Hall of Fame inducts mayor and councilman for service to town

August 10, 2004|by MARLO BARNHART

CLEAR SPRING - Mayor Paul Hose Jr. and Councilman Gary Grove may not think of themselves as hometown heroes but the Maryland Municipal League sees it differently.

Hose and Grove were inducted into the municipal league's Hall of Fame in June for their 20 years of elected service to the town.

Hose and Grove both said they didn't get into politics for the glory. And it certainly wasn't for the money - the mayor makes $100 a month and council members get $60.


"Crist Hawbaker called me in 1981 and said no one was running for vice mayor," Hose said. "He wanted to know if I would and I said OK."

The only one on that first ballot, Hose was elected and served his first two-year term. "I got 49 votes," Hose said.

William Albowicz, who has since died, was mayor then and Hose sometimes had the opportunity to run the meetings. "It was during that time I learned what the town needed," Hose said.

Grove ran for the first time in 1983 and took office in January 1984. "Crist Hawbaker had called me, too. I thought it would be interesting to learn about small-town politics," Grove said.

Both said they have stayed through the years to preserve the quiet, simple lifestyle that Clear Spring residents have enjoyed through the years.

The town's population is 450, according to July 2003 census figures, but Clear Spring shares many of the problems faced by much larger cities. Those include making sure there is clean water and dependable sewage disposal, safe streets and homes and worthwhile activities for children and youth.

"When I first started on council, the town's water and sewer systems were in," Hose said.

Over the years, both have needed upgrades and expansions. A major water filtration and storage project is just about to begin west of town and will demand a lot of attention from town officials.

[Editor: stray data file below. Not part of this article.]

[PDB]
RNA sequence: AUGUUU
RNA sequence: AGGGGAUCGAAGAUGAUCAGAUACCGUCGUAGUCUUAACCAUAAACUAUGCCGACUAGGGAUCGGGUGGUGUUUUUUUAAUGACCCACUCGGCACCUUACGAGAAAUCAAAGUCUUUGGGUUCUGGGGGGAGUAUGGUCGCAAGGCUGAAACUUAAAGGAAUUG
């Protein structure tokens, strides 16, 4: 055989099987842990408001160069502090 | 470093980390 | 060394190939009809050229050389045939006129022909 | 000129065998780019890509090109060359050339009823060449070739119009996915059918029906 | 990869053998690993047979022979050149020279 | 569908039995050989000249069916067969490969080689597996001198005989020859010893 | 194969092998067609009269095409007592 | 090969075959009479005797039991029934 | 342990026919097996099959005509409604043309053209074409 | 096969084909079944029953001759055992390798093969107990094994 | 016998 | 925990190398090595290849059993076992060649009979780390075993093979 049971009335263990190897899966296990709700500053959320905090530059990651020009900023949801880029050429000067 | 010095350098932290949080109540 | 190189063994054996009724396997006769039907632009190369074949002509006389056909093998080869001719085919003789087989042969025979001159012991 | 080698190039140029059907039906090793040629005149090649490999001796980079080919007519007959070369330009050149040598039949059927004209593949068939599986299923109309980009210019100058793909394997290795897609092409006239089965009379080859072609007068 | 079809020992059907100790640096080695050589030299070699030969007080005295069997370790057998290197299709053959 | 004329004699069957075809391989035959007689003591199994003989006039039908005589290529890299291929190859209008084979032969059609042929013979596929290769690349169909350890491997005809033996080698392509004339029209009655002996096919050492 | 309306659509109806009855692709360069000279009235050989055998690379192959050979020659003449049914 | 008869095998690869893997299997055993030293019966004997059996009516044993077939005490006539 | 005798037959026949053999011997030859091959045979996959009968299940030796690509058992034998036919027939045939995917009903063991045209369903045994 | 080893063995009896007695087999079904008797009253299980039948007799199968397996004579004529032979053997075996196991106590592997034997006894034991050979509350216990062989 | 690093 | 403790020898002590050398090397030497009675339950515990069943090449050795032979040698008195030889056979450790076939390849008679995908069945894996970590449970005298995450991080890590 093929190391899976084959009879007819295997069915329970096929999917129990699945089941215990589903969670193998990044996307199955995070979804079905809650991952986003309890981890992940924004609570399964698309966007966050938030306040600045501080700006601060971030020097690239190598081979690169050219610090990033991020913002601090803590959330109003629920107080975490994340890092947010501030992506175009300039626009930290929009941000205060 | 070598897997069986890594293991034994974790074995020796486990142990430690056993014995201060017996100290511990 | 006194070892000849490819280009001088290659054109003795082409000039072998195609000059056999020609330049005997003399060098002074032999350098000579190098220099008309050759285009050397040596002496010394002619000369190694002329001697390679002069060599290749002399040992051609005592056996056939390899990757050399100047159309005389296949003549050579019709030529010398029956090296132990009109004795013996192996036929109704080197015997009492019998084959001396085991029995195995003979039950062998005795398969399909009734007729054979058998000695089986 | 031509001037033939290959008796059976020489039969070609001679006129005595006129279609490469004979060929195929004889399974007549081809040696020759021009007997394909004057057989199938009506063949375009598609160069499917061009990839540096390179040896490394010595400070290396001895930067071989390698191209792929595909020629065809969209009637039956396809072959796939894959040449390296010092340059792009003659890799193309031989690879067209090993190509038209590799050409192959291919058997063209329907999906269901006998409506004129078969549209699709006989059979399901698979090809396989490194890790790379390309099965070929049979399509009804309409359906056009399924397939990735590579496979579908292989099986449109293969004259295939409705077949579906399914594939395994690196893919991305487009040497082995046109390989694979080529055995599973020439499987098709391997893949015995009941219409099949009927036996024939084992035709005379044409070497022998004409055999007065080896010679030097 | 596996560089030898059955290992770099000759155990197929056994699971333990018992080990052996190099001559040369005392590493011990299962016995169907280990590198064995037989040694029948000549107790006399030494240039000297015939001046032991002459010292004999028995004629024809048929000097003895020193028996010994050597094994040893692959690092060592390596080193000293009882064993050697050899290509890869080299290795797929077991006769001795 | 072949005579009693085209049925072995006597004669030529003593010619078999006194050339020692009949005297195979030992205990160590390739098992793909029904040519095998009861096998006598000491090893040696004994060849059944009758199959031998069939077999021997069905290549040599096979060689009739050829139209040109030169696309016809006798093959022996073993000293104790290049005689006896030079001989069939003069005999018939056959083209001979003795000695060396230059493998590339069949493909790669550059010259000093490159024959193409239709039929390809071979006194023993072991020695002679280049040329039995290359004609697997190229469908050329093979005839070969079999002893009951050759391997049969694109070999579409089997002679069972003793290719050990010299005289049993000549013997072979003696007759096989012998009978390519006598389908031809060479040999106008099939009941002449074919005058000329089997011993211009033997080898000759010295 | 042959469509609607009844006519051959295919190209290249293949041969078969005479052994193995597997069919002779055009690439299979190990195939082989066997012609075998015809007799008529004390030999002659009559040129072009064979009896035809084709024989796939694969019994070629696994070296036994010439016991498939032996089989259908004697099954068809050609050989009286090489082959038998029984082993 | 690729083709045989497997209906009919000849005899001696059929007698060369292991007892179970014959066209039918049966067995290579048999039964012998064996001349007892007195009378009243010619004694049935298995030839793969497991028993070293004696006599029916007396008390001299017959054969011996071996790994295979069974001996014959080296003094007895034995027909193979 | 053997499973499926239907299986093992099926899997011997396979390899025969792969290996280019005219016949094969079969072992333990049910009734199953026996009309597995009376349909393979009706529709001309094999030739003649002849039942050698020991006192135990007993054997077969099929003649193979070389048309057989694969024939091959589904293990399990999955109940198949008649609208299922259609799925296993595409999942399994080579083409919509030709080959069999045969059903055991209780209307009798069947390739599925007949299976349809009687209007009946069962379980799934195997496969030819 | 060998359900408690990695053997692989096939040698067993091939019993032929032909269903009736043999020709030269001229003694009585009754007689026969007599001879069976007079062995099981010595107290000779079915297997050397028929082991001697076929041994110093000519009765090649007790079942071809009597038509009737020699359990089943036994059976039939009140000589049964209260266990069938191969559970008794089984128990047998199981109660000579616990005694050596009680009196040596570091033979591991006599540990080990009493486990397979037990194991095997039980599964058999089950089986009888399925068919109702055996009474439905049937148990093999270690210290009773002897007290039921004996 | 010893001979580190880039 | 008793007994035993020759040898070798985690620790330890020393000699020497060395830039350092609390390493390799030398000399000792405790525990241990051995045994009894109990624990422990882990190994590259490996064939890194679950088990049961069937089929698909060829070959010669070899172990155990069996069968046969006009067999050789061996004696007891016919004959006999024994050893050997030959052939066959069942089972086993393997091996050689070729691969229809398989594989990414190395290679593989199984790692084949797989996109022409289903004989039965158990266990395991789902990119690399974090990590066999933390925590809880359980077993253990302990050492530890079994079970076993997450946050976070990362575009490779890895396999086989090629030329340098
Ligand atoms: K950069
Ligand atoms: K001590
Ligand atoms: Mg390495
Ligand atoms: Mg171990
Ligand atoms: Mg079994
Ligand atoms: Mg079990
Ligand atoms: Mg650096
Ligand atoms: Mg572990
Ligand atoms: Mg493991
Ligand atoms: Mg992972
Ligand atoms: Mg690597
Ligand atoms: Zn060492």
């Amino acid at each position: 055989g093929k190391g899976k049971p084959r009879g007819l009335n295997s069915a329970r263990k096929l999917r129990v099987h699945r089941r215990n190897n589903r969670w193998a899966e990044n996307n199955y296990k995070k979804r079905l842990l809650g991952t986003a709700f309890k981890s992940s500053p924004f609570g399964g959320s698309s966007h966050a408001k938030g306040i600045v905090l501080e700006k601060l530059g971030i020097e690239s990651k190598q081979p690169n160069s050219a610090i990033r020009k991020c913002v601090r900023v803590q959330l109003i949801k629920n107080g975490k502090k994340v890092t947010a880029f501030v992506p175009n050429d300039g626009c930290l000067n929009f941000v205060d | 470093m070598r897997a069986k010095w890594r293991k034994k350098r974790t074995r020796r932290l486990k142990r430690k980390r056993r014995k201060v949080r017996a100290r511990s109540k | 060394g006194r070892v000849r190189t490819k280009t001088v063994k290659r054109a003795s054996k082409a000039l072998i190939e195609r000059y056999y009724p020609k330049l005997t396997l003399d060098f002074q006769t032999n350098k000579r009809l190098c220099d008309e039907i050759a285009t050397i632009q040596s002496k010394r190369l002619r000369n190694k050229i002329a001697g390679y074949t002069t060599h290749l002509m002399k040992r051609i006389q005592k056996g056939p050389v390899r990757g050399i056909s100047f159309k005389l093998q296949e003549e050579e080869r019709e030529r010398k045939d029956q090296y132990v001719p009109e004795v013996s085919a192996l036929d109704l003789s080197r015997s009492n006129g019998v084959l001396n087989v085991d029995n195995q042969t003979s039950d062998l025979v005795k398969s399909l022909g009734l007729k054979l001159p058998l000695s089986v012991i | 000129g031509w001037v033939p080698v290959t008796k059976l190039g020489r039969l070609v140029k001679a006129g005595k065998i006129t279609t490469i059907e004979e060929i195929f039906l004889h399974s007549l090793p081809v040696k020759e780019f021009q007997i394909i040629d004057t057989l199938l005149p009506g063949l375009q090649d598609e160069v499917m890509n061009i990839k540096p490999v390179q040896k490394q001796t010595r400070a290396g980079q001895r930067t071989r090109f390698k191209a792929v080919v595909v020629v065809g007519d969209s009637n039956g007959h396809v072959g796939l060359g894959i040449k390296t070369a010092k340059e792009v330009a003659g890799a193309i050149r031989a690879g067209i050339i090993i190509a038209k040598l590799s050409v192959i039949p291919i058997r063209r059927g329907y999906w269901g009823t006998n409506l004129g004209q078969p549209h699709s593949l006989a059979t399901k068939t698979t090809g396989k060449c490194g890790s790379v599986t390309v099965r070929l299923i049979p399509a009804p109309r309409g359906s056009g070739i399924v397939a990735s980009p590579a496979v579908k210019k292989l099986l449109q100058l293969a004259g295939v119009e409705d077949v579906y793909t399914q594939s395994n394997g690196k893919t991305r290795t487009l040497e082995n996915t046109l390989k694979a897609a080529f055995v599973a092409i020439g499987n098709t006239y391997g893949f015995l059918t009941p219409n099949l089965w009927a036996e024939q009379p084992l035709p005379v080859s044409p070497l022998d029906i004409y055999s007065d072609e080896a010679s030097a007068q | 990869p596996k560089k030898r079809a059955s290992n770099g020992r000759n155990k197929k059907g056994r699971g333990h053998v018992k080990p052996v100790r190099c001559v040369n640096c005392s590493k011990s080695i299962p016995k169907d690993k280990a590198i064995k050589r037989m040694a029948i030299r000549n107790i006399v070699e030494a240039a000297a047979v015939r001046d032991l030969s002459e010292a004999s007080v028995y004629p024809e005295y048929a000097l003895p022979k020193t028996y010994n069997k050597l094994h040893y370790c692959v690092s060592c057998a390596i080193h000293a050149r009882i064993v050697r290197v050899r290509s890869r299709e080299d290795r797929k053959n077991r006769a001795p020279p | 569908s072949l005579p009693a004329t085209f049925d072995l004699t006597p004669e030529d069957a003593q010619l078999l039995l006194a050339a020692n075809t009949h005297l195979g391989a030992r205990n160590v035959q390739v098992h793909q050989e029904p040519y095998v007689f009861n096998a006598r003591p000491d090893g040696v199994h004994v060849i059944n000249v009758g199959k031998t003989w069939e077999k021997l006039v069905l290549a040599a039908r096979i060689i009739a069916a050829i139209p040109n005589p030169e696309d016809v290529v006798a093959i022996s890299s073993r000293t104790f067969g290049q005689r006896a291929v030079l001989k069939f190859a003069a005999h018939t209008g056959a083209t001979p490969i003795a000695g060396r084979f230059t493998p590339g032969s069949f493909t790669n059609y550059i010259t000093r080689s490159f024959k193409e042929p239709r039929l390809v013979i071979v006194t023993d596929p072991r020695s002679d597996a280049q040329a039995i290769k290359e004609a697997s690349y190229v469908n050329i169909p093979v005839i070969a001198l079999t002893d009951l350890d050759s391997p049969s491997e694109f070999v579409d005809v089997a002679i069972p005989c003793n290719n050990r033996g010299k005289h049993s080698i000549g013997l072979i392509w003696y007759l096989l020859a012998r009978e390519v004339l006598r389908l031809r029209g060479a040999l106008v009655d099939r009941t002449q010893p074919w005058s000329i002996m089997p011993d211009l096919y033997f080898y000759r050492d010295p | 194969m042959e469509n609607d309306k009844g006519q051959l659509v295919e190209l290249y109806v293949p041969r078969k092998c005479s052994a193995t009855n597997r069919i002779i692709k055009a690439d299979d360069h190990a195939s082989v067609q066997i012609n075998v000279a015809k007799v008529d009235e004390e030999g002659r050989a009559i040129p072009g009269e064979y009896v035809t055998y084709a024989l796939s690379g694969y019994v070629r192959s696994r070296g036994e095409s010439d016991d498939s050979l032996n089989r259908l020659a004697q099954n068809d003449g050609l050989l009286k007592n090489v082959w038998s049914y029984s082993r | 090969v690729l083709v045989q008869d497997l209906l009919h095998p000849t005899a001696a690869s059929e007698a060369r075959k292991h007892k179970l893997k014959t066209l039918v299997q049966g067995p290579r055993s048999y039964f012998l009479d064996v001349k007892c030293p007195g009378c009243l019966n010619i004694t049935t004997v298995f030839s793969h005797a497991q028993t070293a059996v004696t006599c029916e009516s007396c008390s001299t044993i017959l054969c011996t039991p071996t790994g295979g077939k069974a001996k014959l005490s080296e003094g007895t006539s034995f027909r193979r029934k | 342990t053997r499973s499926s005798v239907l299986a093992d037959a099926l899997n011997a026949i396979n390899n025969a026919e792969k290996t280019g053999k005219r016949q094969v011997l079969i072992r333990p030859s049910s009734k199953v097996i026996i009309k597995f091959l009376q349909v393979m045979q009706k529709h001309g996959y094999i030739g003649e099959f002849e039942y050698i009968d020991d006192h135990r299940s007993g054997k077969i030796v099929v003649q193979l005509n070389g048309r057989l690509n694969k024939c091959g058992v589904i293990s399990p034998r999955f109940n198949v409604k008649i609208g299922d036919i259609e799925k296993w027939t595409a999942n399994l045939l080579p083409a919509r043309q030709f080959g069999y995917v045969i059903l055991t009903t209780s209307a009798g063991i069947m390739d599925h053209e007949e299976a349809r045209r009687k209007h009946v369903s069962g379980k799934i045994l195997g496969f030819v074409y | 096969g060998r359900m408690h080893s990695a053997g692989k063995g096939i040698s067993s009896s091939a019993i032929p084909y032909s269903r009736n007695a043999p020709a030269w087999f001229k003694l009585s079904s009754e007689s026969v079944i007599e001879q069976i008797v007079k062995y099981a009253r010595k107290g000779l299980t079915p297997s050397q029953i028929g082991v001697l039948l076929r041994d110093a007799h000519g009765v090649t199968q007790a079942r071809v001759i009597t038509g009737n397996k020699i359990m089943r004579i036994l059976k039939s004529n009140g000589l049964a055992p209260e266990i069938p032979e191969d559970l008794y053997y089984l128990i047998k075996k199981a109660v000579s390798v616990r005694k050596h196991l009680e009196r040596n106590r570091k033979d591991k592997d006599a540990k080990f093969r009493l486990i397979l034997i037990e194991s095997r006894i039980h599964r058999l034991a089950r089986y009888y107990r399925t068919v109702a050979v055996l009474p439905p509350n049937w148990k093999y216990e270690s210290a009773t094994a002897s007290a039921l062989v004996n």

As mayor, Hose said, he spends about 30 minutes every evening at Town Hall, checking mail, signing checks and making sure town business is on track.

"I would guess my duties take up three to four hours a week," Hose said, adding that he now carries a cell phone.

Sometimes there are crises and Hose will be called out at night or to his job at Mack Trucks. But that isn't often, he said.

Grove, who works for the State of Maryland, wants more young people to get active in town politics. "So many people want to complain but they don't want to do anything about it - they need to get involved," Grove said.

Hose recommends that more citizens get involved and the best way to start is by attending town meetings which begin at 7 p.m. on the second Monday of the month.

The next best thing would be to run for the two seats that will be up for election this fall - that of vice mayor currently held by Julianna Albowicz and one council position held by Terry Baker.

Grove was born and raised in Clear Spring and Hose started out life in the Williamsport area. Both are 56 years old and both graduated from high school in 1965.

Hose and his wife, Toni, have two children and one granddaughter. Gary and Betty Grove have two children.

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